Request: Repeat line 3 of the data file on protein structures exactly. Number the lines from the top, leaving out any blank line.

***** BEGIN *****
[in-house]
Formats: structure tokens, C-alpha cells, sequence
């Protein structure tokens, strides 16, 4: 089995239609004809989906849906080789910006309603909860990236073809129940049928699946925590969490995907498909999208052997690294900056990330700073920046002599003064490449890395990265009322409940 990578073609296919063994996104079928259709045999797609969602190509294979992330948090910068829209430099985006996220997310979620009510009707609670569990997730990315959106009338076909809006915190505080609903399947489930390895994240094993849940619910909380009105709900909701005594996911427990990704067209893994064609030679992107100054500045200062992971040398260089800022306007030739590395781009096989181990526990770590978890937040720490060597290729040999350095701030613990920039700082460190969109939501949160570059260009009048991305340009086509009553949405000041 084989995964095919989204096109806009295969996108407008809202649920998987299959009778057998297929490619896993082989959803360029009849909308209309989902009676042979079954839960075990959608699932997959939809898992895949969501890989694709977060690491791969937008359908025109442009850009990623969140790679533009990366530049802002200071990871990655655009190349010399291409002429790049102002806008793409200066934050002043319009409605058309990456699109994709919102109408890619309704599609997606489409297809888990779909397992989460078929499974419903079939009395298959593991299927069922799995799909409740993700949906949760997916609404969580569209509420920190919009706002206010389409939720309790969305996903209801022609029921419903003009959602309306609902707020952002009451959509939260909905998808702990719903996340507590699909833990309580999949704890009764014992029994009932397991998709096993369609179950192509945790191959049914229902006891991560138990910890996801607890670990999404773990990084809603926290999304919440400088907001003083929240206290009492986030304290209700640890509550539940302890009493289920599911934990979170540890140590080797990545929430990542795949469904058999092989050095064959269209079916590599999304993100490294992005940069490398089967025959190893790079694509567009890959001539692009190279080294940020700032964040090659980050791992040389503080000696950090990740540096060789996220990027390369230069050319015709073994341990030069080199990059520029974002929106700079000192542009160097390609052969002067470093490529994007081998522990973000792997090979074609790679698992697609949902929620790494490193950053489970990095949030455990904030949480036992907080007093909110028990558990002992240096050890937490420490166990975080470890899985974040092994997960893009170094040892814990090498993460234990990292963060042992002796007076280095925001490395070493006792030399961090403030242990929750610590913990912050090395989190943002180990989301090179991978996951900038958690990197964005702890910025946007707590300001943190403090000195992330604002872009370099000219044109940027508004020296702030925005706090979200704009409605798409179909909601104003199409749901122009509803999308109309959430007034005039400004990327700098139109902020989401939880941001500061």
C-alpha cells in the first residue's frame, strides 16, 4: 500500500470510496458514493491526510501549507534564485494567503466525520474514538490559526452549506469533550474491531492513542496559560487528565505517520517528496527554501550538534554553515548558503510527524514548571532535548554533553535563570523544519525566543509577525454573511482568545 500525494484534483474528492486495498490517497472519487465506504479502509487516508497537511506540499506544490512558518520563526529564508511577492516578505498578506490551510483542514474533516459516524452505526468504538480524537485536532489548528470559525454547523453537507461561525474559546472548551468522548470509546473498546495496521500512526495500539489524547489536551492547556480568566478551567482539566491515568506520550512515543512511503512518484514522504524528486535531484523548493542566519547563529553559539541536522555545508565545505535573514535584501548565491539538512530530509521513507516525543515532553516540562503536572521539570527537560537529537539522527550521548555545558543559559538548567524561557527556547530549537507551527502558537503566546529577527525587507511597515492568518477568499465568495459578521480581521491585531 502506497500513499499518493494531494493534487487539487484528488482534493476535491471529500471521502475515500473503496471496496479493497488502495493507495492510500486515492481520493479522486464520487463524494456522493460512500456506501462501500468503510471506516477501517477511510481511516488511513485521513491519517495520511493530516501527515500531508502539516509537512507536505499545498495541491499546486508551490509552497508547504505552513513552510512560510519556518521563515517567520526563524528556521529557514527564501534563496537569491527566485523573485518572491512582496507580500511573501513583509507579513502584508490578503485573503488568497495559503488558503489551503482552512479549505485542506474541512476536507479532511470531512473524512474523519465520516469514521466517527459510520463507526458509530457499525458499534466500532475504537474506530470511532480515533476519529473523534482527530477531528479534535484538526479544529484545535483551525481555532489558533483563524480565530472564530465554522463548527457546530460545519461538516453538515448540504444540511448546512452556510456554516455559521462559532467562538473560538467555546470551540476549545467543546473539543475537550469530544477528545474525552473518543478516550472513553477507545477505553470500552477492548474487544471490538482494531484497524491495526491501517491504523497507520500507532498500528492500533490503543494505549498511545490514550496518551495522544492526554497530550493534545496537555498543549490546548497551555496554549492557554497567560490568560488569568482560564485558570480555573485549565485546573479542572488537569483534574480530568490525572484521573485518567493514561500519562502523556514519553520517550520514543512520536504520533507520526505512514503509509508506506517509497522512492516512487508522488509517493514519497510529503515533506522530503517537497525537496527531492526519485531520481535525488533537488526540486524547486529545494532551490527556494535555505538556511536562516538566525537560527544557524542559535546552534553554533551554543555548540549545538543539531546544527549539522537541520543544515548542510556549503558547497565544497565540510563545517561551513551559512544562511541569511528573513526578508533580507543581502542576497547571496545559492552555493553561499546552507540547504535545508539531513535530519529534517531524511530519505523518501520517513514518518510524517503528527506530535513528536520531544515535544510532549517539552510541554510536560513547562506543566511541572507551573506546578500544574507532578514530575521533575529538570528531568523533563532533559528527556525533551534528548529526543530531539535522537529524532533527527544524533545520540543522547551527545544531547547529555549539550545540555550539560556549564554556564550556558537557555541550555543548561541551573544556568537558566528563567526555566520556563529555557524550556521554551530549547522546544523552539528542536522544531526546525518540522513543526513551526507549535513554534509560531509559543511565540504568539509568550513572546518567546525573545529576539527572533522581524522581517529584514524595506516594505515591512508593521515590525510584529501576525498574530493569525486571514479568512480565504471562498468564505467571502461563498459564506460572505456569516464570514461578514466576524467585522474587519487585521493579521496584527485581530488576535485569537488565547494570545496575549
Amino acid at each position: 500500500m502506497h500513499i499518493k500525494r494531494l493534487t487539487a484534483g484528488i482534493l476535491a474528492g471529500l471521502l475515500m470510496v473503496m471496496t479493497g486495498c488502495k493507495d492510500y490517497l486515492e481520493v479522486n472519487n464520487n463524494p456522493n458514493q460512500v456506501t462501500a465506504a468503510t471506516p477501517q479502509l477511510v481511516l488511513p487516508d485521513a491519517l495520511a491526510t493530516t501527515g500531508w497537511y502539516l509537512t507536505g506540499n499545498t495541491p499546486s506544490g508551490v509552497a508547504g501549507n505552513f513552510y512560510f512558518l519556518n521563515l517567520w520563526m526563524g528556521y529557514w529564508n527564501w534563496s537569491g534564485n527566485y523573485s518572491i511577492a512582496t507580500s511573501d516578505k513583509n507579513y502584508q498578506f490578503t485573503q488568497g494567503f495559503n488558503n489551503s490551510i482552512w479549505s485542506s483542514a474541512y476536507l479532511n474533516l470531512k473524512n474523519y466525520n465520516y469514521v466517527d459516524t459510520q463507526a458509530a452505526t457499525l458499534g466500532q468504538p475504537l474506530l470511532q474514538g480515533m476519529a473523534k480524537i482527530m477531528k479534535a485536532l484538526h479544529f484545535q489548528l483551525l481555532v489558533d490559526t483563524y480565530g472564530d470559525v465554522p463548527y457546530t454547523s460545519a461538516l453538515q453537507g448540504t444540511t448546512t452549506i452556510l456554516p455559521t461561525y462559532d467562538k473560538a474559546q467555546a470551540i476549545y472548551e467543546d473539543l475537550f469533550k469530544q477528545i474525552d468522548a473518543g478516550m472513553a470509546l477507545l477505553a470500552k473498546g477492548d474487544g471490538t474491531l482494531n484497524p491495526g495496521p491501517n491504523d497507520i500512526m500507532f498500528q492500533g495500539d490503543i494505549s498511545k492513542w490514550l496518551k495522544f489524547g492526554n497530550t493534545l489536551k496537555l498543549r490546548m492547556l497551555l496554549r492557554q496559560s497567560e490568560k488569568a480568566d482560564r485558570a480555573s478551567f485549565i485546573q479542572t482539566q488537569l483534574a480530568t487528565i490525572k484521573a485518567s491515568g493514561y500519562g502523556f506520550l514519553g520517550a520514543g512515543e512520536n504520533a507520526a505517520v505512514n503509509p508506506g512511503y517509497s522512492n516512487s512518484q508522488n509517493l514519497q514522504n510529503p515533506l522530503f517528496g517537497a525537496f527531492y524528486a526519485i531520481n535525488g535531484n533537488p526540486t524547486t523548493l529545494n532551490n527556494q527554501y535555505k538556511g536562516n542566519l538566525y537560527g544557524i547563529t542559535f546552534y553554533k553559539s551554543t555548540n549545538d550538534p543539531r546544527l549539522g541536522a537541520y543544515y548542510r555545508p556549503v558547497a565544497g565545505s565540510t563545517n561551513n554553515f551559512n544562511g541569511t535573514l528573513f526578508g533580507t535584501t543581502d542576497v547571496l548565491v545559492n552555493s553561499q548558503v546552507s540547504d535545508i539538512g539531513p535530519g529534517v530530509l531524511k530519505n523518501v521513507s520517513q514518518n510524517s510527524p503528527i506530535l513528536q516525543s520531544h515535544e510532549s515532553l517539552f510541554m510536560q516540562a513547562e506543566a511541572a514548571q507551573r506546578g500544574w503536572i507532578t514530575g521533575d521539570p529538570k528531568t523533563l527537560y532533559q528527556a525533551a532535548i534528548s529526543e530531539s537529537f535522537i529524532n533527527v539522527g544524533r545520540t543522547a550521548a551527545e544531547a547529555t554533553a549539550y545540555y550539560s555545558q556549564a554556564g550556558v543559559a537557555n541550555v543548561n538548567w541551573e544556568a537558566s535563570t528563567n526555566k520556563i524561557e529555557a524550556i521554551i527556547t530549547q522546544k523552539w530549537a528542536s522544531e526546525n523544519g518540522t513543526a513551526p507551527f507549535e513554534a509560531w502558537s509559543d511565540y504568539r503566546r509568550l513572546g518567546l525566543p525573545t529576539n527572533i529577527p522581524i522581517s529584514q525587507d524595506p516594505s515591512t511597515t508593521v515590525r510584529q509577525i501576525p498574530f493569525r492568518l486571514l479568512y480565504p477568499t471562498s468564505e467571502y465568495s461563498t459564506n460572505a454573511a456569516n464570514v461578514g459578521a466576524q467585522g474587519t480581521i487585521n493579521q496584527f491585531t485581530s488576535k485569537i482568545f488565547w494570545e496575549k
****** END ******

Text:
């Protein structure tokens, strides 16, 4: 089995239609004809989906849906080789910006309603909860990236073809129940049928699946925590969490995907498909999208052997690294900056990330700073920046002599003064490449890395990265009322409940 990578073609296919063994996104079928259709045999797609969602190509294979992330948090910068829209430099985006996220997310979620009510009707609670569990997730990315959106009338076909809006915190505080609903399947489930390895994240094993849940619910909380009105709900909701005594996911427990990704067209893994064609030679992107100054500045200062992971040398260089800022306007030739590395781009096989181990526990770590978890937040720490060597290729040999350095701030613990920039700082460190969109939501949160570059260009009048991305340009086509009553949405000041 084989995964095919989204096109806009295969996108407008809202649920998987299959009778057998297929490619896993082989959803360029009849909308209309989902009676042979079954839960075990959608699932997959939809898992895949969501890989694709977060690491791969937008359908025109442009850009990623969140790679533009990366530049802002200071990871990655655009190349010399291409002429790049102002806008793409200066934050002043319009409605058309990456699109994709919102109408890619309704599609997606489409297809888990779909397992989460078929499974419903079939009395298959593991299927069922799995799909409740993700949906949760997916609404969580569209509420920190919009706002206010389409939720309790969305996903209801022609029921419903003009959602309306609902707020952002009451959509939260909905998808702990719903996340507590699909833990309580999949704890009764014992029994009932397991998709096993369609179950192509945790191959049914229902006891991560138990910890996801607890670990999404773990990084809603926290999304919440400088907001003083929240206290009492986030304290209700640890509550539940302890009493289920599911934990979170540890140590080797990545929430990542795949469904058999092989050095064959269209079916590599999304993100490294992005940069490398089967025959190893790079694509567009890959001539692009190279080294940020700032964040090659980050791992040389503080000696950090990740540096060789996220990027390369230069050319015709073994341990030069080199990059520029974002929106700079000192542009160097390609052969002067470093490529994007081998522990973000792997090979074609790679698992697609949902929620790494490193950053489970990095949030455990904030949480036992907080007093909110028990558990002992240096050890937490420490166990975080470890899985974040092994997960893009170094040892814990090498993460234990990292963060042992002796007076280095925001490395070493006792030399961090403030242990929750610590913990912050090395989190943002180990989301090179991978996951900038958690990197964005702890910025946007707590300001943190403090000195992330604002872009370099000219044109940027508004020296702030925005706090979200704009409605798409179909909601104003199409749901122009509803999308109309959430007034005039400004990327700098139109902020989401939880941001500061």